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Is victimization from bullying associated with medicine use among adolescents? A nationally representative cross-sectional survey in Denmark

Due, Pernille; Hansen, Ebba Holme; Merlo, Juan LU ; Andersen, Anette and Holstein, Bjorn E. (2007) In Pediatrics 120(1). p.110-117
Abstract
OBJECTIVE. The goal was to examine whether being a victim of bullying was associated with medicine use, taking into account the increased prevalence of physical and psychological symptoms. METHODS. The study population included all students in grades 5, 7, and 9 (mean ages: 11.6, 13.6, and 15.6 years, respectively) in a random sample of schools in Denmark (participation rate: 88.5%; N = 5205). The students reported health problems, medicine use, bullying, and a range of psychosocial conditions in an anonymous standardized questionnaire. The outcome measure was self-reported medicine use for headache, stomachache, difficulties in getting to sleep, and nervousness. The determinant was frequency of exposure to bullying, measured with 1 item.... (More)
OBJECTIVE. The goal was to examine whether being a victim of bullying was associated with medicine use, taking into account the increased prevalence of physical and psychological symptoms. METHODS. The study population included all students in grades 5, 7, and 9 (mean ages: 11.6, 13.6, and 15.6 years, respectively) in a random sample of schools in Denmark (participation rate: 88.5%; N = 5205). The students reported health problems, medicine use, bullying, and a range of psychosocial conditions in an anonymous standardized questionnaire. The outcome measure was self-reported medicine use for headache, stomachache, difficulties in getting to sleep, and nervousness. The determinant was frequency of exposure to bullying, measured with 1 item. RESULTS. In multivariate models adjusted for age and social class, we found that adolescent victims of bullying used medicine for pains and psychological problems more often than did adolescents who were not bullied. The increased odds of using medicine were not explained by the higher prevalence of symptoms among the bullied children. CONCLUSIONS. We found victimization from bullying to be associated with medicine use, even when we controlled for the higher prevalence of symptoms among bullied victims. The medications that adolescents use can have adverse effects, in addition to the potentially health-damaging effects of bullying. Policy makers, health care professionals, and school staff should be aware that the adolescent victims of bullying are prone to excess use of medicine, and preventive actions should be taken to decrease the level of bullying as well as the use of medicine among adolescents. (Less)
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author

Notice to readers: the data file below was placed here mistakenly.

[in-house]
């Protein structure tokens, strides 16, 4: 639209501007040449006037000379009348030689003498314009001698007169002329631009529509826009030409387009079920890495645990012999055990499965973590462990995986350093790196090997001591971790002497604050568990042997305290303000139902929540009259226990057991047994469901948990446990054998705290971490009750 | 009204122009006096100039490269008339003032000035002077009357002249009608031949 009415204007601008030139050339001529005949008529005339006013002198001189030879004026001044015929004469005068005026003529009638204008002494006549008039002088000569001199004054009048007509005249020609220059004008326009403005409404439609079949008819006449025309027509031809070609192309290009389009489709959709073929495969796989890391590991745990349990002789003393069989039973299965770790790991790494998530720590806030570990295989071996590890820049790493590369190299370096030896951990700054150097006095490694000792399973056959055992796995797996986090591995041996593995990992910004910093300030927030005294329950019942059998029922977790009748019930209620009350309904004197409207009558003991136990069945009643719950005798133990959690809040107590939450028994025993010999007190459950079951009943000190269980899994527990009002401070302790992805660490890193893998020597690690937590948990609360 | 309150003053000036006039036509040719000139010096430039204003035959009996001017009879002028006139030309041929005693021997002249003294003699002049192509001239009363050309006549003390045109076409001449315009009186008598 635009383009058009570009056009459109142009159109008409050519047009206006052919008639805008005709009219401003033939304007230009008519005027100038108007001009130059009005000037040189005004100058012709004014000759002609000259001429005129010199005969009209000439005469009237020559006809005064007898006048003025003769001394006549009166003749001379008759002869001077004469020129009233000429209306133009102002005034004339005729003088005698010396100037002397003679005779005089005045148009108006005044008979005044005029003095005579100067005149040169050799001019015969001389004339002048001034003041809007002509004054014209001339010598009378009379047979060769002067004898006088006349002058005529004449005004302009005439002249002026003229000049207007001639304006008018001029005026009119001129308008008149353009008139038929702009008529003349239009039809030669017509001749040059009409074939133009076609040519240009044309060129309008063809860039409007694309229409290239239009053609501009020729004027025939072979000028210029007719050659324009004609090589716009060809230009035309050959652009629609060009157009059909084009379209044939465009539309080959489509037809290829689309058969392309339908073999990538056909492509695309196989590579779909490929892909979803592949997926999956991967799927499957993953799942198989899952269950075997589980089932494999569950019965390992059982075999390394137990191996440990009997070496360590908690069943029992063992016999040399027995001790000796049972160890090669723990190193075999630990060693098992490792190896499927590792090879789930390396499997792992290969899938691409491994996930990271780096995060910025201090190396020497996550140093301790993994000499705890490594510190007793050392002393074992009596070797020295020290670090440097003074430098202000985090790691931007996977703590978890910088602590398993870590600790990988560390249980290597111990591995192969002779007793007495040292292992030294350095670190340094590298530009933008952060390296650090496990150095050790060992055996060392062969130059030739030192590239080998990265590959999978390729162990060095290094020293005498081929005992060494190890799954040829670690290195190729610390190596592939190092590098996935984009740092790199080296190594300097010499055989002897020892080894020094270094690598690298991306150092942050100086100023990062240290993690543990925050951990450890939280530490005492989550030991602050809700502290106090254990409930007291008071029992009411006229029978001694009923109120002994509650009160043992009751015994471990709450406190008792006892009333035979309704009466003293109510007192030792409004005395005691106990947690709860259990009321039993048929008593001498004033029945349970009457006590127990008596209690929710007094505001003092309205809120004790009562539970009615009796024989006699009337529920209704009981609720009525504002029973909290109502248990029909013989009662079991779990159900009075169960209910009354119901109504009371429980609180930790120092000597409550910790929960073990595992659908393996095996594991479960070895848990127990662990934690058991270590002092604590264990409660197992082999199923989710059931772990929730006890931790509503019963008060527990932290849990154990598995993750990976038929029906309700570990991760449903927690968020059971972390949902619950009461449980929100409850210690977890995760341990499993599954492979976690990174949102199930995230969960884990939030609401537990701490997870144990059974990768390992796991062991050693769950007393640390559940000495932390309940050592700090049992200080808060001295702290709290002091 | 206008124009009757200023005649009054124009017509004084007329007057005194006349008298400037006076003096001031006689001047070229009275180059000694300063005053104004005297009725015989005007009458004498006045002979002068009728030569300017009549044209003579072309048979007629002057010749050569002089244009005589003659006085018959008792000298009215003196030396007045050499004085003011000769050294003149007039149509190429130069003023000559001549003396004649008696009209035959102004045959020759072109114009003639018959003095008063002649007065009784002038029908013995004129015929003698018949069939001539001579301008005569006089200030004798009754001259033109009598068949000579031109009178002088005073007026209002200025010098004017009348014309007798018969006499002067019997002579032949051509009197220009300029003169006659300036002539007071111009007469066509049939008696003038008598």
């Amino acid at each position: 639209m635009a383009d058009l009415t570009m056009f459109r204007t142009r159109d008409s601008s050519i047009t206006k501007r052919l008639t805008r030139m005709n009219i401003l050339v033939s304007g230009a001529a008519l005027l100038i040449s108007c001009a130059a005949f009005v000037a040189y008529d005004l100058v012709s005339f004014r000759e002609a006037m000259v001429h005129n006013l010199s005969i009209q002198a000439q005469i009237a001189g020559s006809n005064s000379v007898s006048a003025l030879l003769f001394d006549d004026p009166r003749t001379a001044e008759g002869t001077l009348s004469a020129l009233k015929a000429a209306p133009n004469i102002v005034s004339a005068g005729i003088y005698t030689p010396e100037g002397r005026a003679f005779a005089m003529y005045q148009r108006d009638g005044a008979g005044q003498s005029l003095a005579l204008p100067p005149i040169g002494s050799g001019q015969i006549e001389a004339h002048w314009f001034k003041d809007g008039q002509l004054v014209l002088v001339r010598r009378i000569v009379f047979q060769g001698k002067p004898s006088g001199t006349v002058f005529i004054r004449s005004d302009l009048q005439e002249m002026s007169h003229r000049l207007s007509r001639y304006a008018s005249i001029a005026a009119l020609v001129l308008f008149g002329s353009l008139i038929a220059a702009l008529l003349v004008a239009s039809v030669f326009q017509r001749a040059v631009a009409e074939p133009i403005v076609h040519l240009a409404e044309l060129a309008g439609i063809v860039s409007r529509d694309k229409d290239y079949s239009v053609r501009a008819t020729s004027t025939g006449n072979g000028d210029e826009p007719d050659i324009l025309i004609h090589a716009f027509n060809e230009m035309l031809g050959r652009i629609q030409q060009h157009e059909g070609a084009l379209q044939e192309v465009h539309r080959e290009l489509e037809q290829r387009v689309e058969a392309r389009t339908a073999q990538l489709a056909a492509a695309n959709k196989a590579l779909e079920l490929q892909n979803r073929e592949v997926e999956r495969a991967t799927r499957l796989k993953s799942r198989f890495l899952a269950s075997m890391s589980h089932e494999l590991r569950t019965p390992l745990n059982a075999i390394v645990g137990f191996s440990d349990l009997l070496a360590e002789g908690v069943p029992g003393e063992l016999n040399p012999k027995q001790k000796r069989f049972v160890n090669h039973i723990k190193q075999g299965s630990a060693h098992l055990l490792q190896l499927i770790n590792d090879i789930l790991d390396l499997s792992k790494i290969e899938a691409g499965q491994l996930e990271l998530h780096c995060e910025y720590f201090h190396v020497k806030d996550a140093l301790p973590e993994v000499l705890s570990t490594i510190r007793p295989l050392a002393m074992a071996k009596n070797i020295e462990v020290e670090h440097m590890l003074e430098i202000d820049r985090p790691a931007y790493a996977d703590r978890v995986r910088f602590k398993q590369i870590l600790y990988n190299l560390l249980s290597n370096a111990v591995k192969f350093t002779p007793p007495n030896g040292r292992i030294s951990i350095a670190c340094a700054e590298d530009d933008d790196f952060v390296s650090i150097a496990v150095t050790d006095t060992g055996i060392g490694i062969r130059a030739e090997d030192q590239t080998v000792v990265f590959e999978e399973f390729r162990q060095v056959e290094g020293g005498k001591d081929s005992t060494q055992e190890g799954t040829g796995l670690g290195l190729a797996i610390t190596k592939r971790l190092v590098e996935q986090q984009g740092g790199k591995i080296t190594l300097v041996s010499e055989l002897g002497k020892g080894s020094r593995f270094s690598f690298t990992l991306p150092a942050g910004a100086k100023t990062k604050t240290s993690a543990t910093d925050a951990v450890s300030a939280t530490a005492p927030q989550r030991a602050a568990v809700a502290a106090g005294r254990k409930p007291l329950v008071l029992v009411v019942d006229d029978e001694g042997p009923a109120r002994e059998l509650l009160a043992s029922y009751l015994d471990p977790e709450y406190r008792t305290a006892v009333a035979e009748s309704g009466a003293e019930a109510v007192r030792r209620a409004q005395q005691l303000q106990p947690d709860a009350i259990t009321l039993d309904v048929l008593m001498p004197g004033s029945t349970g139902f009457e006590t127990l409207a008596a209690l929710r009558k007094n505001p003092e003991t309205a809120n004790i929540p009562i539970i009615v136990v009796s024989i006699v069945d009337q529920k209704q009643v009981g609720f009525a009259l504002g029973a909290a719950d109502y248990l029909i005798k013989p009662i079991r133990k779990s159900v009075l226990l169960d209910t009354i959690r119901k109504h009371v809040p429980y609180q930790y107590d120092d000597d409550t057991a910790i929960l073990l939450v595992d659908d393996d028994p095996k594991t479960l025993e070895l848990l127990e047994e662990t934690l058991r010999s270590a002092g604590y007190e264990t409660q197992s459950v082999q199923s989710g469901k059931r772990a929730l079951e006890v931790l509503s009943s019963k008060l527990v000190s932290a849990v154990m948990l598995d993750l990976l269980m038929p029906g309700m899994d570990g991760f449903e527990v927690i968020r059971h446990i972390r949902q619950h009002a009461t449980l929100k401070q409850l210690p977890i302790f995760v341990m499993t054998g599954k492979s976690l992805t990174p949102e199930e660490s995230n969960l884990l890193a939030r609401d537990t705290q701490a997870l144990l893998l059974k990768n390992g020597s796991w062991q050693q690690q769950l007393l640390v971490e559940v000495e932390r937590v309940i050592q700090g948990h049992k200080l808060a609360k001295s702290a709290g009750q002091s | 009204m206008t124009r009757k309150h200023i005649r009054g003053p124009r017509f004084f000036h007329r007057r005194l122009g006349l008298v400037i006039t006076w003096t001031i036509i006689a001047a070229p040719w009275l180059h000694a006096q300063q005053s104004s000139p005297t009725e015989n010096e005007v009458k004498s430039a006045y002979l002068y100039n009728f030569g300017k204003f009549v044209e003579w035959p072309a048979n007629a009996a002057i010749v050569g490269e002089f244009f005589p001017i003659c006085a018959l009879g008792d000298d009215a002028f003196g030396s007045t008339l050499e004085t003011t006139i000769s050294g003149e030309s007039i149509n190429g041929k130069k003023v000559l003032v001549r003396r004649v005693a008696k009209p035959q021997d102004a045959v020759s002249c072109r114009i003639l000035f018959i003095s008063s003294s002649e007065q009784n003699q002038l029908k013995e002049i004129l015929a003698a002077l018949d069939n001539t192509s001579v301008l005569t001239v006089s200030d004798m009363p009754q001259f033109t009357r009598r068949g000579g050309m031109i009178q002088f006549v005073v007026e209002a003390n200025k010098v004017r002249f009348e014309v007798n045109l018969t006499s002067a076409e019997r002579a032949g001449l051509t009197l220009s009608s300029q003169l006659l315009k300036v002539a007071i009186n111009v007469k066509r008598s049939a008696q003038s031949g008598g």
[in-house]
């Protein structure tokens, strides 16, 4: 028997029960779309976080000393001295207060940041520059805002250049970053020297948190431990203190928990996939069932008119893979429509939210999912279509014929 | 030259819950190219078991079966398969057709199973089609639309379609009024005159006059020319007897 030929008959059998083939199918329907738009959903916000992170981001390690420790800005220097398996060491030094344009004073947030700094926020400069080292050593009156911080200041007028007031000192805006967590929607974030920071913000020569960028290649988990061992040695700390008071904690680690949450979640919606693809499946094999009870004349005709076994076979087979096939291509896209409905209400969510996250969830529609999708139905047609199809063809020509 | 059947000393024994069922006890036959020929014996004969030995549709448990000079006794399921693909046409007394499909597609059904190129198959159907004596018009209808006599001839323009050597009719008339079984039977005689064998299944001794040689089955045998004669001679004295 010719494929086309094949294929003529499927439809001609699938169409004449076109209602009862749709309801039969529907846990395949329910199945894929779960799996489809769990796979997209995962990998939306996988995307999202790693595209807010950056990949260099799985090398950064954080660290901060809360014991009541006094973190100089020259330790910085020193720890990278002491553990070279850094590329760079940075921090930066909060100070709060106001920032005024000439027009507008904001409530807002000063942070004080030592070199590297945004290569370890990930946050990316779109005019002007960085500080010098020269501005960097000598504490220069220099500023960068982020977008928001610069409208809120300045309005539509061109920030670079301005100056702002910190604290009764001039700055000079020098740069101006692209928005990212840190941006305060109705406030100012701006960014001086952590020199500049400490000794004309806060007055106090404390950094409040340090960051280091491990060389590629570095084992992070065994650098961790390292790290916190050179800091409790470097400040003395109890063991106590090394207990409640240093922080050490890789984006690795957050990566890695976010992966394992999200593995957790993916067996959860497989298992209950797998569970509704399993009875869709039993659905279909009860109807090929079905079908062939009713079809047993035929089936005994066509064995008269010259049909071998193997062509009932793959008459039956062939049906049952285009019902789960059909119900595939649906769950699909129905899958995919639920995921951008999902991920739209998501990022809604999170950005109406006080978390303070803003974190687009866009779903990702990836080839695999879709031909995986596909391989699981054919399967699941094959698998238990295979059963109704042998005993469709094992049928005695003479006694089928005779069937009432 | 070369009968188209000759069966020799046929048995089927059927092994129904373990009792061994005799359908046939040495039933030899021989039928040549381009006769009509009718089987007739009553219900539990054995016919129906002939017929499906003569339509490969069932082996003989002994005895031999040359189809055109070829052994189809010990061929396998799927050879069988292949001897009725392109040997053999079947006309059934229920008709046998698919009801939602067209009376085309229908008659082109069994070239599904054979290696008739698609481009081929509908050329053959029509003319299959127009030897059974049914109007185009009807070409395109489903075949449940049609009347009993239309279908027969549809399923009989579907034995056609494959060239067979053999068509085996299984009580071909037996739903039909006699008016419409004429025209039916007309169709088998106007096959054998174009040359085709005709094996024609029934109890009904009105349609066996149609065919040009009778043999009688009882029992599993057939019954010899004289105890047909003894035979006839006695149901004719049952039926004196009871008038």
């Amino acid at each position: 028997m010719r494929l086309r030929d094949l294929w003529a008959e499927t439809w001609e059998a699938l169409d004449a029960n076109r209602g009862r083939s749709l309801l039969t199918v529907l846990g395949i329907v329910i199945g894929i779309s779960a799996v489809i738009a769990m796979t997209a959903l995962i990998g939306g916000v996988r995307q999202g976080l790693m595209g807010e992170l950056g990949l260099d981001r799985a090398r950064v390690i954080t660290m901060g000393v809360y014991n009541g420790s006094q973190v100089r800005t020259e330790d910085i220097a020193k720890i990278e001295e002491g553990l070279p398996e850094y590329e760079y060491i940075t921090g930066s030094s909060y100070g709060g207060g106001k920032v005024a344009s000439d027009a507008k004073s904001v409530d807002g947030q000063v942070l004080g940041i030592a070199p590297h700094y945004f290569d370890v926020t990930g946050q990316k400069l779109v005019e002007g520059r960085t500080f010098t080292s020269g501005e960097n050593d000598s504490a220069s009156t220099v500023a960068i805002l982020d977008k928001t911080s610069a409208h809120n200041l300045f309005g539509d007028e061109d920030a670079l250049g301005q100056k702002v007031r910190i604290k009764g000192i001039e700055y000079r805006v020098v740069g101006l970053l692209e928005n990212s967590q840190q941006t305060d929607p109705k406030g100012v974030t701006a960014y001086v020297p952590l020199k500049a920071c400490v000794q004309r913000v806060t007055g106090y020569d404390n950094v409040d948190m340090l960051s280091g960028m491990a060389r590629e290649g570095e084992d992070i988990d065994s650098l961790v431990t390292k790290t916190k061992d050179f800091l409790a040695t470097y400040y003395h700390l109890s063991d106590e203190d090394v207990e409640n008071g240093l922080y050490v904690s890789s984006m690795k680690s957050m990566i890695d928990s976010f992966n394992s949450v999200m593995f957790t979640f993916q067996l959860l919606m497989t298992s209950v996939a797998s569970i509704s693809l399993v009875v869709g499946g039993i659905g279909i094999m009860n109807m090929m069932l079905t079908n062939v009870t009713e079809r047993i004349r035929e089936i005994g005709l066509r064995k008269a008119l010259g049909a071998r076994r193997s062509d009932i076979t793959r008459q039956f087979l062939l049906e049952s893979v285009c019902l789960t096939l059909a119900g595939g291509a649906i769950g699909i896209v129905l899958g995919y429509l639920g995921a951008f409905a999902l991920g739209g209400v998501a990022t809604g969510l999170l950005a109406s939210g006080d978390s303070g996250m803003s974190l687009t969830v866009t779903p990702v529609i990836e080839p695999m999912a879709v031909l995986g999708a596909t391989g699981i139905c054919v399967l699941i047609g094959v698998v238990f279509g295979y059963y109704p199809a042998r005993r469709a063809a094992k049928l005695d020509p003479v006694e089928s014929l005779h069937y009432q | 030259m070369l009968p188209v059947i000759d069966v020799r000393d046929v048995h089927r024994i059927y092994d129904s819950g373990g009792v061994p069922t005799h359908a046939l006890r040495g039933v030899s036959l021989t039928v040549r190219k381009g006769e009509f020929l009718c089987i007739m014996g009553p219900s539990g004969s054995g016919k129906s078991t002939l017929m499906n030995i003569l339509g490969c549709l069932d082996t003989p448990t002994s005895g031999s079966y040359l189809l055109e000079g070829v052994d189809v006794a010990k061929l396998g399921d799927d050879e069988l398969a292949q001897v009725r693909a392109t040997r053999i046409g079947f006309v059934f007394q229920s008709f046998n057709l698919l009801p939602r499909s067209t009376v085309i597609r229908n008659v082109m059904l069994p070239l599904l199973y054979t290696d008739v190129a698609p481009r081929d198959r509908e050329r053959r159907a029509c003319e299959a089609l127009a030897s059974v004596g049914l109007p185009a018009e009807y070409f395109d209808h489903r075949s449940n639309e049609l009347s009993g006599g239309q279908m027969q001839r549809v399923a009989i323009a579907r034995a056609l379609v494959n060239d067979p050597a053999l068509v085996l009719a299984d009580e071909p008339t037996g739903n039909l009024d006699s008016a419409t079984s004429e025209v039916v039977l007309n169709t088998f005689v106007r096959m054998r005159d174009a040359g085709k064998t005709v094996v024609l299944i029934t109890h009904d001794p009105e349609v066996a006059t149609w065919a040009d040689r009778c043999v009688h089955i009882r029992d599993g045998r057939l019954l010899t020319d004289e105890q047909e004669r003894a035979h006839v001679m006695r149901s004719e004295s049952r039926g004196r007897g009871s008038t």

organization
publishing date
type
Contribution to journal
publication status
published
subject
keywords
bullying, population-based study, adolescents, medicine use
in
Pediatrics
volume
120
issue
1
pages
110 - 117
publisher
American Academy of Pediatrics
external identifiers
  • wos:000247719300014
  • scopus:34447116882
ISSN
1098-4275
DOI
10.1542/peds.2006-1481
language
English
LU publication?
yes
id
d158aacb-32b1-46ff-9a87-1e00aa1b3b76 (old id 691379)
date added to LUP
2007-12-10 14:59:42
date last changed
2017-08-06 04:25:28
@article{d158aacb-32b1-46ff-9a87-1e00aa1b3b76,
  abstract     = {OBJECTIVE. The goal was to examine whether being a victim of bullying was associated with medicine use, taking into account the increased prevalence of physical and psychological symptoms. METHODS. The study population included all students in grades 5, 7, and 9 (mean ages: 11.6, 13.6, and 15.6 years, respectively) in a random sample of schools in Denmark (participation rate: 88.5%; N = 5205). The students reported health problems, medicine use, bullying, and a range of psychosocial conditions in an anonymous standardized questionnaire. The outcome measure was self-reported medicine use for headache, stomachache, difficulties in getting to sleep, and nervousness. The determinant was frequency of exposure to bullying, measured with 1 item. RESULTS. In multivariate models adjusted for age and social class, we found that adolescent victims of bullying used medicine for pains and psychological problems more often than did adolescents who were not bullied. The increased odds of using medicine were not explained by the higher prevalence of symptoms among the bullied children. CONCLUSIONS. We found victimization from bullying to be associated with medicine use, even when we controlled for the higher prevalence of symptoms among bullied victims. The medications that adolescents use can have adverse effects, in addition to the potentially health-damaging effects of bullying. Policy makers, health care professionals, and school staff should be aware that the adolescent victims of bullying are prone to excess use of medicine, and preventive actions should be taken to decrease the level of bullying as well as the use of medicine among adolescents.},
  author       = {Due, Pernille and Hansen, Ebba Holme and Merlo, Juan and Andersen, Anette and Holstein, Bjorn E.},
  issn         = {1098-4275},
  keyword      = {bullying,population-based study,adolescents,medicine use},
  language     = {eng},
  number       = {1},
  pages        = {110--117},
  publisher    = {American Academy of Pediatrics},
  series       = {Pediatrics},
  title        = {Is victimization from bullying associated with medicine use among adolescents? A nationally representative cross-sectional survey in Denmark},
  url          = {http://dx.doi.org/10.1542/peds.2006-1481},
  volume       = {120},
  year         = {2007},
}